________________ CM . . . . Volume XVI Number 23. . . .February 19, 2010


The Big Swim.

Cary Fagan.
Toronto, ON: Groundwood Books/House of Anansi Press, 2010.
128 pp., pbk. & hc., $9.95 (pbk.), $16.95 (hc.).
ISBN 978-0-88899-970-2 (pbk.), ISBN 978-0-88899-969-6 (hc.).

Grades 4-7 / Ages 9-12.

Review by Beth Wilcox.

*** /4

Reviewed from Advance Reading Copy.



I wasn't promising camp material. I got frequent stomach aches that the family doctor said were on account of an "anxious disposition," meaning they were all in my head. I hated sports and preferred to either hang around with my two older brothers or write strange stories in my notebooks.

Summer had always meant spending long, free days with my brothers, building balsa-wood airplanes, swimming at the YMHA on Bathurst Street, developing photographs in the basement bathroom.

But this summer they were old enough to get summer jobs. My oldest brother even had a girlfriend. Both the girlfriend and the jobs seemed like a betrayal, made worse by the fact that my parents wouldn't let me stay home by myself.

I argued that going to camp might be a psychologically crippling experience, especially if I turned out to be the only kid who didn't know how to stern a canoe down a waterfall, or start a fire in a downpour, or wrestle a Mississauga rattlesnake into submission. I might end up with such damaged self-esteem that I would need a psychiatrist for the rest of my life. Or die of a snake bite.


When 12-year old Ethan's parents decide to spend July and August vacationing in Europe alone, Ethan is reluctantly sent to a summer-long camp for Jewish children in rural Ontario. Mildly neurotic and unaccustomed to socializing with kids his own age, Ethan's goal for camp is to survive without being hated or being the worst at anything. Luckily, there is Leonard, whose camp nickname is Legs. A seasoned veteran of Camp White Birch and a bit of a misfit, Legs eagerly becomes Ethan's new best friend and doesn't seems to mind being "the worst" at camp activities. To Ethan's great relief, the other boys in his cabin are also friendly, and his special non-allergenic blanket even earns him a nickname - Pinky. While not the most desirable nickname, it is a sign of camaraderie, and Pinky starts to enjoy camp.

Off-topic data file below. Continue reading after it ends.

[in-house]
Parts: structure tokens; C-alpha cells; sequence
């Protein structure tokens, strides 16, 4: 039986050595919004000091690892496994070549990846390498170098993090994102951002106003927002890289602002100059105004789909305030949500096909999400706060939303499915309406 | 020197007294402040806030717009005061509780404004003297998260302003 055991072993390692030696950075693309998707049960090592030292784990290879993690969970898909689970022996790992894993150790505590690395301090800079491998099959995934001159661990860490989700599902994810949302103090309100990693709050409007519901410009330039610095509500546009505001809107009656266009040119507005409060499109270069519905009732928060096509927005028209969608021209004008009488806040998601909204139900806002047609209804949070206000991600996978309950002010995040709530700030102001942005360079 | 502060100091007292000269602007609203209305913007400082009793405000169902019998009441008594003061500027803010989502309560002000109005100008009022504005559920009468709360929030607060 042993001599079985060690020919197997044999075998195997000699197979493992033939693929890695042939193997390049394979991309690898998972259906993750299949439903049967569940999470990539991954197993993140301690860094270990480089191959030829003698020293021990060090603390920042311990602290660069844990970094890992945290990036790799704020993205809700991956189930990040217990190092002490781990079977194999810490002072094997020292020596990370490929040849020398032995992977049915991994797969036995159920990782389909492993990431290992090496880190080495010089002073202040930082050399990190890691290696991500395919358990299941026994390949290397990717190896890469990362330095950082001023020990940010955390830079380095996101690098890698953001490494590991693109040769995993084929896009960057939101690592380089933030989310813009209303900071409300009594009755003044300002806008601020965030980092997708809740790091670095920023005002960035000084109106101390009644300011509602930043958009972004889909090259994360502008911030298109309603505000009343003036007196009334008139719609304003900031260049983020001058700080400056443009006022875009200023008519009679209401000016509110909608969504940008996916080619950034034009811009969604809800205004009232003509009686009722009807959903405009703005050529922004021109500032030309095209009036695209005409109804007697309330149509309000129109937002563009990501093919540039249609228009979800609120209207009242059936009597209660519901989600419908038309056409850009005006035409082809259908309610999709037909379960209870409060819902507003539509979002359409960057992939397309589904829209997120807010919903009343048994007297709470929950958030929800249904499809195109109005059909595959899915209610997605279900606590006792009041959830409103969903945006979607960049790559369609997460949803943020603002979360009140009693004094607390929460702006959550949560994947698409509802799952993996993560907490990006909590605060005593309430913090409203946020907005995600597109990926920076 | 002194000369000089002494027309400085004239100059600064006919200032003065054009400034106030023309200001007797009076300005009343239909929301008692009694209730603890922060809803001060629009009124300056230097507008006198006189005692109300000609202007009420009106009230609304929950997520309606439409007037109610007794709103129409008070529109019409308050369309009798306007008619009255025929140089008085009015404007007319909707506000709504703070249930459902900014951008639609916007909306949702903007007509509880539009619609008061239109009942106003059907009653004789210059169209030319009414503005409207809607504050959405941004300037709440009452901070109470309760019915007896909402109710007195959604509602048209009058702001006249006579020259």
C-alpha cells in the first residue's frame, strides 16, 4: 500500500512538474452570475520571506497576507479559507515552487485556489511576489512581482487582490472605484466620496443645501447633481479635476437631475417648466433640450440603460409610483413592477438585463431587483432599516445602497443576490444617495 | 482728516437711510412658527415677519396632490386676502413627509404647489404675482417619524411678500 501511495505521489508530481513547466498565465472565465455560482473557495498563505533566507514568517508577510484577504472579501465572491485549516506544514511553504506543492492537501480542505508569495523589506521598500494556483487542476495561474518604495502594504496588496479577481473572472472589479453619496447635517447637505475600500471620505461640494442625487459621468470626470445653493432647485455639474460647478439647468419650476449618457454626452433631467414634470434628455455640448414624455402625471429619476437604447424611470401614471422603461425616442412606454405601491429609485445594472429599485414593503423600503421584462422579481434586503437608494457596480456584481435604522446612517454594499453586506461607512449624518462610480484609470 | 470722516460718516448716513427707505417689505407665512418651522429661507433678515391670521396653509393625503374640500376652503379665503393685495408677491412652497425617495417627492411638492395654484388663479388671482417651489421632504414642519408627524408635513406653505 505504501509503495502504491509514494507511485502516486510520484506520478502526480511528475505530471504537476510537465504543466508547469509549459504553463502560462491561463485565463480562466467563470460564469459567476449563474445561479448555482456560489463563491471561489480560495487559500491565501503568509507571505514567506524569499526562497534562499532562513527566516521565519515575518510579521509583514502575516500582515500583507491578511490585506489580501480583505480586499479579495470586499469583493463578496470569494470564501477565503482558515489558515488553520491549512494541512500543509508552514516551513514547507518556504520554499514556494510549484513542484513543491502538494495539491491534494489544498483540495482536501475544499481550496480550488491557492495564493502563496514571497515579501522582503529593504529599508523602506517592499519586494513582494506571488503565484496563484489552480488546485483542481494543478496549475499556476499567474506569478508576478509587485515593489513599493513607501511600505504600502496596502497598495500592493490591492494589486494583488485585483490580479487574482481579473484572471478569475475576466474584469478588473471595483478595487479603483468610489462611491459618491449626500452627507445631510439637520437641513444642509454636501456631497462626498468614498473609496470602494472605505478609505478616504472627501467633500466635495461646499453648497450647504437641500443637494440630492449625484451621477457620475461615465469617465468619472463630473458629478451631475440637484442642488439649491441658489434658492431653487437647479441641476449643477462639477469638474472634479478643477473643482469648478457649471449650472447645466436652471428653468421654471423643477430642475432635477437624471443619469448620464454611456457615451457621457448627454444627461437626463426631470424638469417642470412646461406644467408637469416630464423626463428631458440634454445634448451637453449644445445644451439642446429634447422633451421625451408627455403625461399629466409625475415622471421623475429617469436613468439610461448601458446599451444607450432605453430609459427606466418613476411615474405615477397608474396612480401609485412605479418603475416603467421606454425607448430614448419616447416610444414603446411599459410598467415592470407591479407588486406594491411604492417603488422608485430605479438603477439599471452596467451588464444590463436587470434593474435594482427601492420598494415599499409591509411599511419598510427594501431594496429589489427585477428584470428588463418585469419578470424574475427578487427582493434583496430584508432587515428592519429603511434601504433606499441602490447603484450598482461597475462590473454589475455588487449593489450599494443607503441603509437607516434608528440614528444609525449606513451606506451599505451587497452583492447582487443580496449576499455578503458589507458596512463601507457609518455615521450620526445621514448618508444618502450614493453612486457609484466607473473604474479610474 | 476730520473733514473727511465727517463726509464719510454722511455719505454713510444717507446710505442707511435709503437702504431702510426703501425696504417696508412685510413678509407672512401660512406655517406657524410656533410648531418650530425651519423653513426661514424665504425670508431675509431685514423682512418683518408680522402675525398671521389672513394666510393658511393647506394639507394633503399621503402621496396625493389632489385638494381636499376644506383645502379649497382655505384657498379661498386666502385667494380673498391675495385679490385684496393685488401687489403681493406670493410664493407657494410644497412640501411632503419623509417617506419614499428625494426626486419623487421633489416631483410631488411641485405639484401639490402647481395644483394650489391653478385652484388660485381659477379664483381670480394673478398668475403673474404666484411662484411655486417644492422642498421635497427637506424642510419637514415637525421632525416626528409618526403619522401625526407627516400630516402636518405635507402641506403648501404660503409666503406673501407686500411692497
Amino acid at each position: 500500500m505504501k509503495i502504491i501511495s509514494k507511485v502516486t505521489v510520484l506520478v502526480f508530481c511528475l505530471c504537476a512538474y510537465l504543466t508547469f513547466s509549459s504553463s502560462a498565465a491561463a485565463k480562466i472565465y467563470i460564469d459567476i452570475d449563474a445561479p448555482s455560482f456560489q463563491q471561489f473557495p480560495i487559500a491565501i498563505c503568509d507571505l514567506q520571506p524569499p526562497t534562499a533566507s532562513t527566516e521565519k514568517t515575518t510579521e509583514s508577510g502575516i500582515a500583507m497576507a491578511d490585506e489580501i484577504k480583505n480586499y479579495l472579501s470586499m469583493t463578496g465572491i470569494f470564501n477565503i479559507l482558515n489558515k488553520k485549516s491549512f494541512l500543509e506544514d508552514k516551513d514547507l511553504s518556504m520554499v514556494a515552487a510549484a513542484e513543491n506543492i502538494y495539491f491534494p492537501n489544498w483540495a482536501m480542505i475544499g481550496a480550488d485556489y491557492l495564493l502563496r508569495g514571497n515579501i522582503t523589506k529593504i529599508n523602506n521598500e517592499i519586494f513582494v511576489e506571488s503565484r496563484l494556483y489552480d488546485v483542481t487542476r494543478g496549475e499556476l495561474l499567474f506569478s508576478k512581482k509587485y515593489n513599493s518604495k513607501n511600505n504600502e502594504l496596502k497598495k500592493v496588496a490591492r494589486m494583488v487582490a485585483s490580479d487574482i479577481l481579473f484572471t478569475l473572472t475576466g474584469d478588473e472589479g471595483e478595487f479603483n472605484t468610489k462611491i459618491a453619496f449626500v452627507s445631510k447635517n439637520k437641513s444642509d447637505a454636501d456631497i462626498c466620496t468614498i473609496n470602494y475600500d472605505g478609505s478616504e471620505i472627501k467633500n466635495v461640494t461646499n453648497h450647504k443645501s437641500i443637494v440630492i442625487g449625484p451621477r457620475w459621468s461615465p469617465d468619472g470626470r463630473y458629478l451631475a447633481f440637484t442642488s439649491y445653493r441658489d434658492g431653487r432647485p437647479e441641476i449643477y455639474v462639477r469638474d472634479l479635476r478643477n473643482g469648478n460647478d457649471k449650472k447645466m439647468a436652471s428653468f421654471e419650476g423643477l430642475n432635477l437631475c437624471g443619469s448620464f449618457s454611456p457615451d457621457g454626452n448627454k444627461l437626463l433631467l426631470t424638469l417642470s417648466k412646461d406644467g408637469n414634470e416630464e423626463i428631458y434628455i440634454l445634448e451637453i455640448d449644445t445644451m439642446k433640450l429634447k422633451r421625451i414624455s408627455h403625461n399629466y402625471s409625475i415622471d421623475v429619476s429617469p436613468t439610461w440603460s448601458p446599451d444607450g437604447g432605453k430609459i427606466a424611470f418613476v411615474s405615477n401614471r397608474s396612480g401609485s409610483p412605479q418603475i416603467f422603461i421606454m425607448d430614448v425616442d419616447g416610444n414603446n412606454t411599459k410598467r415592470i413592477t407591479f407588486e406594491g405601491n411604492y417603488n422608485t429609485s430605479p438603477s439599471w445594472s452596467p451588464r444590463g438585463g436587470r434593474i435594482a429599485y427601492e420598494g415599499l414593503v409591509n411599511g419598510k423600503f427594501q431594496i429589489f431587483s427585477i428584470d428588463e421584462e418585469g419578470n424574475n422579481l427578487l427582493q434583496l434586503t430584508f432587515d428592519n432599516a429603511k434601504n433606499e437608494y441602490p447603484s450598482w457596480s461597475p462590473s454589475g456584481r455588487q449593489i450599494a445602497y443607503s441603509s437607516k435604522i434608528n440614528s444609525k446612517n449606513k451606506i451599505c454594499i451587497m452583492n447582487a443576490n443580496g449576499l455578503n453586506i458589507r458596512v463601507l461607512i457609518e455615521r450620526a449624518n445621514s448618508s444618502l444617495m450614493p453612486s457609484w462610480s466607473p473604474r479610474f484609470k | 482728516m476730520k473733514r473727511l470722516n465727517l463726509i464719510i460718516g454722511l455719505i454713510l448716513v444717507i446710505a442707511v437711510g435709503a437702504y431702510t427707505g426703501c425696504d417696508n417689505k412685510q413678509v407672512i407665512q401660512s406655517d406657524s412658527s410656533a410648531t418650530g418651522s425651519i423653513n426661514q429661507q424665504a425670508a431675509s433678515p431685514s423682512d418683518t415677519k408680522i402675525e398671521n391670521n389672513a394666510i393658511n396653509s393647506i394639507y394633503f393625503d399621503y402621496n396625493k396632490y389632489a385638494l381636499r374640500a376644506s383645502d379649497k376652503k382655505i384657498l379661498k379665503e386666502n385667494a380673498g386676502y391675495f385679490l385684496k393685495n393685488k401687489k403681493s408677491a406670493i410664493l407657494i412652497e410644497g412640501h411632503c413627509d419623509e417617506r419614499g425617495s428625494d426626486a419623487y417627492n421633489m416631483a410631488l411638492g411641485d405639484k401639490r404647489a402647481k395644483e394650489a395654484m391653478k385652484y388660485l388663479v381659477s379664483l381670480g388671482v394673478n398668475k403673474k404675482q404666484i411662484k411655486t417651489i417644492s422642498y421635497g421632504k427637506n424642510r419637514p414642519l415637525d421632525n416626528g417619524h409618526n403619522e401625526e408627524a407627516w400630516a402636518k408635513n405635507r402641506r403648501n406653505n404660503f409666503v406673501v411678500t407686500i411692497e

The easy summer is disrupted mid-season when Pinky's cabin receives a new, nonconformist camper named Zachary. Zachary has a reputation of being a "bad kid" and a history of being expelled from various other camps. Much to the jealousy of Legs, Pinky and Zach form a hesitant friendship. Zach shows no interest in camp activities, so Pinky is surprised to learn that Zach wants to compete in the Big Swim. At Camp White Birch, the Big Swim is an annual tradition where older campers and counsellors swim across the lake and back, closely monitored by lifeguard boats. No camper their age has ever done it. It is an opportunity for swimmers to prove their strength and endurance, but more importantly, it is a chance to become a camp legend. When Zach's refusal to follow camp rules has him banned from even watching the Big Swim, Zach sneaks out late at night to do the swim on his own, with Pinky and their friend Amber as his witnesses.

With The Big Swim, Fagan has attempted to create something similar to a high interest-low vocabulary adolescent novel for pre-adolescent readers. He has combined the format of a juvenile novel, with its short length, large font, ample white space, and brief chapters, with the wry, unreliable first-person narration of Young Adult fiction.

While Fagan's attempt to create an engaging and relevant book for pre-adolescent readers is largely successful, there are many times where the novel feels either too mature or too young for its implied reader. Older readers may be unimpressed with the characters, including the narrator, whose behaviour, perception, and interests often seem more characteristic of children much younger than 12 years of age. They may also be frustrated by the narrator's disappointing tendency to refrain from pursuing the hints of drama and intrigue that lurk around the camp. At the same time, the narrator's brief lapses into precociousness, such as when he compares a camper to William Holden in the movie Stalag 17, and the slow pace of the first half of the novel, may deter younger readers. However, readers who make it past the book's slow start and are willing to read between the lines will be rewarded with a thoughtful exploration of how children judge each other and the bonds of friendships.


Beth Wilcox is a Master of Arts in Children's Literature candidate at the University of British Columbia.

To comment on this title or this review, send mail to cm@umanitoba.ca.

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